Gov. Rick Snyder signed the "right to work" for less bills into law (S.B. 0116 and H.B. 4003). Gov. Snyder and House Republicans rammed through “right to work” for less legislation with no input from the voters.
AFL-CIO President Richard Trumka said in a statement:
Gov. Snyder showed his true colors today: He’s a puppet of extreme donors, and he is willing to ignore and lie to his constituents. His action will undoubtedly please the Koch Brothers and corporate CEOs, but it will diminish the voice of every working man and woman in Michigan. Read more »
AFL-CIO President Richard Trumka and President Barack Obama spoke out against "right to work" for less legislation yesterday. These types of laws reduce wages and benefits for working families. Two days ago, Chris Savage reported that Michigan Republicans, along with Gov. Rick Snyder, were planning on making Michigan the nation’s 24th “right to work” for Less (RTWFL) state by the end of the year. Read more »
President Obama has resurrected his proposal to invest $50 billion in infrastructure and wants it included in the fiscal cliff deal. Republicans were immediately critical of the proposal. Details were not released, but it is assumed that the proposal is similar to those previously announced by President Obama in 2010 and 2011. Those proposals have not passed the Democratic Senate or the Republican House. It’s debatable how hard the White House has pushed Congress to pass the proposal. Read more »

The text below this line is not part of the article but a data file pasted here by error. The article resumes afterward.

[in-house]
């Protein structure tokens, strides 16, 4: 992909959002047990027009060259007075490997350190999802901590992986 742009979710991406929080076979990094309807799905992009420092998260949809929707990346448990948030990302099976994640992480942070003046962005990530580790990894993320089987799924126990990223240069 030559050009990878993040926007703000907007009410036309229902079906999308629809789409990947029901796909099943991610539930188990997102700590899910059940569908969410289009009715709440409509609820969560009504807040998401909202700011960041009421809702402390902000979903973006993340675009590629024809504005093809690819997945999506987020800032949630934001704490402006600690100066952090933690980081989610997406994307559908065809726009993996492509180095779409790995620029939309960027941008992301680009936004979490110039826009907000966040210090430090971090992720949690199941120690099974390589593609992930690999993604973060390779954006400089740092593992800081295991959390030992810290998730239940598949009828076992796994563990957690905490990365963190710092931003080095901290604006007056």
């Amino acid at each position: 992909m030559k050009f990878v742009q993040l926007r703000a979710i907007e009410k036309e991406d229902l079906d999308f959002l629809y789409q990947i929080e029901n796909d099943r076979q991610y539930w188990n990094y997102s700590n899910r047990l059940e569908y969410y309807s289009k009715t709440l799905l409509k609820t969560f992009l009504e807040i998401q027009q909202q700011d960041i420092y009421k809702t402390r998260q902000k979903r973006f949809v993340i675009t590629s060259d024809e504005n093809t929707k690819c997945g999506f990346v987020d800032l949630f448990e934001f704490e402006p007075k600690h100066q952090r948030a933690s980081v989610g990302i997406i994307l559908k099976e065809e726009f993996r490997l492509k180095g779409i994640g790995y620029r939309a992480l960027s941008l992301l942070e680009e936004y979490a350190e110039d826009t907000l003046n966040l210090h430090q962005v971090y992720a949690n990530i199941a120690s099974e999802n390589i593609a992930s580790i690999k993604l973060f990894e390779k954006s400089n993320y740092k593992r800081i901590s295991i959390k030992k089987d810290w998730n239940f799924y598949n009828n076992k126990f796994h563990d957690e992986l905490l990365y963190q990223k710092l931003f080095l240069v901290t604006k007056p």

Hundreds of Michiganders flooded the state Capitol building in Lansing on Thursday to tell their legislators to reject a "right to work" for less proposal currently before a legislative committee. Working families oppose the legislation that would make it easier for corporations to take advantage of their employees and weaken workers' ability to bargain with management. Read more »
As Congress debates how to prevent the federal budget from going over the “fiscal cliff,” a new report shows nearly 900,000 Minnesotans would be harmed if lawmakers cut Social Security. According to a report released by the AFL-CIO, 882,408 Minnesotans could be negatively impacted if Congress attempts cuts to Social Security. They include 115,780 people with disabilities and 59,076 children. Read more »